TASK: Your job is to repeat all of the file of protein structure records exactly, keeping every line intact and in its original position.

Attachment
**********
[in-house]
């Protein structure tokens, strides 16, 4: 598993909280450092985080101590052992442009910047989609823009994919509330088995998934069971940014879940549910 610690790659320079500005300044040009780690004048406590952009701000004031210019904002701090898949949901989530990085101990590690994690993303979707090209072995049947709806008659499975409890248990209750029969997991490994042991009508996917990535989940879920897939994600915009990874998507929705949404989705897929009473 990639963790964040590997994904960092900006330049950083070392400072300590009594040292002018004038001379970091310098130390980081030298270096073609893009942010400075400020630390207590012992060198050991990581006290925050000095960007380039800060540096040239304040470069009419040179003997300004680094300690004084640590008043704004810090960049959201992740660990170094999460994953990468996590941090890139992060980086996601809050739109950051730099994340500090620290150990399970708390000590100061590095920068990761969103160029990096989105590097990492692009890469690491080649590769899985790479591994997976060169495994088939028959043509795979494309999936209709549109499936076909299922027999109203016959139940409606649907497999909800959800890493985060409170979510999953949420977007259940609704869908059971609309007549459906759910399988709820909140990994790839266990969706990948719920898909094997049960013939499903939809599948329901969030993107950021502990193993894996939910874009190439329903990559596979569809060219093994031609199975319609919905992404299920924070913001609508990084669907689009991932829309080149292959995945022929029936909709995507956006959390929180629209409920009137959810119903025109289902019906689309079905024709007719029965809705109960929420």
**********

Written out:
[in-house]
């Protein structure tokens, strides 16, 4: 598993909280450092985080101590052992442009910047989609823009994919509330088995998934069971940014879940549910 610690790659320079500005300044040009780690004048406590952009701000004031210019904002701090898949949901989530990085101990590690994690993303979707090209072995049947709806008659499975409890248990209750029969997991490994042991009508996917990535989940879920897939994600915009990874998507929705949404989705897929009473 990639963790964040590997994904960092900006330049950083070392400072300590009594040292002018004038001379970091310098130390980081030298270096073609893009942010400075400020630390207590012992060198050991990581006290925050000095960007380039800060540096040239304040470069009419040179003997300004680094300690004084640590008043704004810090960049959201992740660990170094999460994953990468996590941090890139992060980086996601809050739109950051730099994340500090620290150990399970708390000590100061590095920068990761969103160029990096989105590097990492692009890469690491080649590769899985790479591994997976060169495994088939028959043509795979494309999936209709549109499936076909299922027999109203016959139940409606649907497999909800959800890493985060409170979510999953949420977007259940609704869908059971609309007549459906759910399988709820909140990994790839266990969706990948719920898909094997049960013939499903939809599948329901969030993107950021502990193993894996939910874009190439329903990559596979569809060219093994031609199975319609919905992404299920924070913001609508990084669907689009991932829309080149292959995945022929029936909709995507956006959390929180629209409920009137959810119903025109289902019906689309079905024709007719029965809705109960929420």